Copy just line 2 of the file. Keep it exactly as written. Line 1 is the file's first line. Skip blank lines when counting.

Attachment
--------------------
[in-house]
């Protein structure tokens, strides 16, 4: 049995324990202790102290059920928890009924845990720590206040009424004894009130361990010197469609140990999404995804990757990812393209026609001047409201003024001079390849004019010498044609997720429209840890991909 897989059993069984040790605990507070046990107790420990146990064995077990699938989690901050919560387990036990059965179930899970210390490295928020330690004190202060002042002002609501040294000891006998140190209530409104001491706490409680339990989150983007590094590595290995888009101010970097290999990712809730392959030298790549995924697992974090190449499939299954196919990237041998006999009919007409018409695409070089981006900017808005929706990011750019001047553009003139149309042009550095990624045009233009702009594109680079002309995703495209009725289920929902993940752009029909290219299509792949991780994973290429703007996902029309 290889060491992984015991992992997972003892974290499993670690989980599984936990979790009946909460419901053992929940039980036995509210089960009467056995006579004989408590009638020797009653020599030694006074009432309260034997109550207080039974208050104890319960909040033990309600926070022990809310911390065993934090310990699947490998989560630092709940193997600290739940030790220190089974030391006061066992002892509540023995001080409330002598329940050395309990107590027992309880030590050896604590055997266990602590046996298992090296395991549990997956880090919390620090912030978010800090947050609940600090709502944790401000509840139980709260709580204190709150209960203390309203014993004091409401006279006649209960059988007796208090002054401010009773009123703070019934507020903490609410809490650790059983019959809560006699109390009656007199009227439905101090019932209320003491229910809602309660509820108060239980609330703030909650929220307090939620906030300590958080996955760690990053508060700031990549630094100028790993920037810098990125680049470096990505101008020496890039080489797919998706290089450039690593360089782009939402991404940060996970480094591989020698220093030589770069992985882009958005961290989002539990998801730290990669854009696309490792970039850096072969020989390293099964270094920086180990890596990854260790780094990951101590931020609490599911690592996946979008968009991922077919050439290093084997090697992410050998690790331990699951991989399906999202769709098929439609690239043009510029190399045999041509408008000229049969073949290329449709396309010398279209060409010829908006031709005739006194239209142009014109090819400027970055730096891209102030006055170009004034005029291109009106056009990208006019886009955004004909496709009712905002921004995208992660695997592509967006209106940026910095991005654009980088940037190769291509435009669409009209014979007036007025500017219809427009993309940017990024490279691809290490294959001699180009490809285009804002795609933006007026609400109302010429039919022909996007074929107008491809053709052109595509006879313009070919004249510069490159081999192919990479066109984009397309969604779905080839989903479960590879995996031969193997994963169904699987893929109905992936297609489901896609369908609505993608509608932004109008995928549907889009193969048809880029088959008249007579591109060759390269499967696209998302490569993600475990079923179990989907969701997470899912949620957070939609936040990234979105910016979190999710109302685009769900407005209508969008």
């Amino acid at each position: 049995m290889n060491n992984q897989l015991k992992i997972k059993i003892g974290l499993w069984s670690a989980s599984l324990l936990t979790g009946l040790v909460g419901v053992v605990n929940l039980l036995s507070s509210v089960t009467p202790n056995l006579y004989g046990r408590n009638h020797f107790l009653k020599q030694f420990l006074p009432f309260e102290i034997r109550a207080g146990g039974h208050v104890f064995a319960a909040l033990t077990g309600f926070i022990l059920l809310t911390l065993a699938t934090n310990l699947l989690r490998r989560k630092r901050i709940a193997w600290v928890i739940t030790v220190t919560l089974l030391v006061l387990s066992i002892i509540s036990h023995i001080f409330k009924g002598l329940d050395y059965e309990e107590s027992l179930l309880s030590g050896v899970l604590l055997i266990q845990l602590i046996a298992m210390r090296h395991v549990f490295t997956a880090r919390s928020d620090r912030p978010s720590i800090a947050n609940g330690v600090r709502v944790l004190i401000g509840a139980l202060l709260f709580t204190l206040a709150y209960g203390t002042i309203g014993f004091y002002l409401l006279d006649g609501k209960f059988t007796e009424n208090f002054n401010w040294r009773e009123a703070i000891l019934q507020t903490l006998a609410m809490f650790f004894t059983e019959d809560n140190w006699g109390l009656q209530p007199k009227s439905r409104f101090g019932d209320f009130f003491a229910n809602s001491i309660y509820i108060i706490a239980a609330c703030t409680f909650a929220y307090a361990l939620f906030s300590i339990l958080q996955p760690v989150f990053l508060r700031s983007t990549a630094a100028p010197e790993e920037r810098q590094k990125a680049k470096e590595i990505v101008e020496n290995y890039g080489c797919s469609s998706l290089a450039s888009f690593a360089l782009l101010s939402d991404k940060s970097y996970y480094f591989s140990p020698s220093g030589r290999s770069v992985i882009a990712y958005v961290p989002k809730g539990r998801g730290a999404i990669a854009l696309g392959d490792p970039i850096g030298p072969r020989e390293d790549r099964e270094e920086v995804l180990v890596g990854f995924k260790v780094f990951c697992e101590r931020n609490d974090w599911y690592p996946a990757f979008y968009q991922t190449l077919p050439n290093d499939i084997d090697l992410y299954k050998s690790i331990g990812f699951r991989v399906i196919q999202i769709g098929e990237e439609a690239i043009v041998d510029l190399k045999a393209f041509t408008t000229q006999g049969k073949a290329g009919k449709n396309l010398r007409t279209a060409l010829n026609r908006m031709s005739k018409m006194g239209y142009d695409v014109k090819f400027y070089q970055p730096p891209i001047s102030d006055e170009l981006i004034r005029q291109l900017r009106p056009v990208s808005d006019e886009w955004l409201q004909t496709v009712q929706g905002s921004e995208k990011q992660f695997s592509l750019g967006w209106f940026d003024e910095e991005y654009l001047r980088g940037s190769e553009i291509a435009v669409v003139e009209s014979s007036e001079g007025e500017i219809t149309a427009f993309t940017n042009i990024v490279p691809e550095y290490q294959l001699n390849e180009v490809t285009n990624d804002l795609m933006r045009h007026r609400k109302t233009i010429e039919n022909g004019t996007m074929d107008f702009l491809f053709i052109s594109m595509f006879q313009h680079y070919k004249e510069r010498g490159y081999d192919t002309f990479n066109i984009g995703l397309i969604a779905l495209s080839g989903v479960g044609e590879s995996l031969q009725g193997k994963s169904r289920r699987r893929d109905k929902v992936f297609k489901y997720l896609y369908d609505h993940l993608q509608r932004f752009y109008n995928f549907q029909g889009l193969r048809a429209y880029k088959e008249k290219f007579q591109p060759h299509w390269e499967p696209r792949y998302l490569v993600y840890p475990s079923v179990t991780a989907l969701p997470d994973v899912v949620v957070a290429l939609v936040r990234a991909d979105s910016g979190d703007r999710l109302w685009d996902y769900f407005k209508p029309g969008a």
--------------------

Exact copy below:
């Protein structure tokens, strides 16, 4: 049995324990202790102290059920928890009924845990720590206040009424004894009130361990010197469609140990999404995804990757990812393209026609001047409201003024001079390849004019010498044609997720429209840890991909 897989059993069984040790605990507070046990107790420990146990064995077990699938989690901050919560387990036990059965179930899970210390490295928020330690004190202060002042002002609501040294000891006998140190209530409104001491706490409680339990989150983007590094590595290995888009101010970097290999990712809730392959030298790549995924697992974090190449499939299954196919990237041998006999009919007409018409695409070089981006900017808005929706990011750019001047553009003139149309042009550095990624045009233009702009594109680079002309995703495209009725289920929902993940752009029909290219299509792949991780994973290429703007996902029309 290889060491992984015991992992997972003892974290499993670690989980599984936990979790009946909460419901053992929940039980036995509210089960009467056995006579004989408590009638020797009653020599030694006074009432309260034997109550207080039974208050104890319960909040033990309600926070022990809310911390065993934090310990699947490998989560630092709940193997600290739940030790220190089974030391006061066992002892509540023995001080409330002598329940050395309990107590027992309880030590050896604590055997266990602590046996298992090296395991549990997956880090919390620090912030978010800090947050609940600090709502944790401000509840139980709260709580204190709150209960203390309203014993004091409401006279006649209960059988007796208090002054401010009773009123703070019934507020903490609410809490650790059983019959809560006699109390009656007199009227439905101090019932209320003491229910809602309660509820108060239980609330703030909650929220307090939620906030300590958080996955760690990053508060700031990549630094100028790993920037810098990125680049470096990505101008020496890039080489797919998706290089450039690593360089782009939402991404940060996970480094591989020698220093030589770069992985882009958005961290989002539990998801730290990669854009696309490792970039850096072969020989390293099964270094920086180990890596990854260790780094990951101590931020609490599911690592996946979008968009991922077919050439290093084997090697992410050998690790331990699951991989399906999202769709098929439609690239043009510029190399045999041509408008000229049969073949290329449709396309010398279209060409010829908006031709005739006194239209142009014109090819400027970055730096891209102030006055170009004034005029291109009106056009990208006019886009955004004909496709009712905002921004995208992660695997592509967006209106940026910095991005654009980088940037190769291509435009669409009209014979007036007025500017219809427009993309940017990024490279691809290490294959001699180009490809285009804002795609933006007026609400109302010429039919022909996007074929107008491809053709052109595509006879313009070919004249510069490159081999192919990479066109984009397309969604779905080839989903479960590879995996031969193997994963169904699987893929109905992936297609489901896609369908609505993608509608932004109008995928549907889009193969048809880029088959008249007579591109060759390269499967696209998302490569993600475990079923179990989907969701997470899912949620957070939609936040990234979105910016979190999710109302685009769900407005209508969008």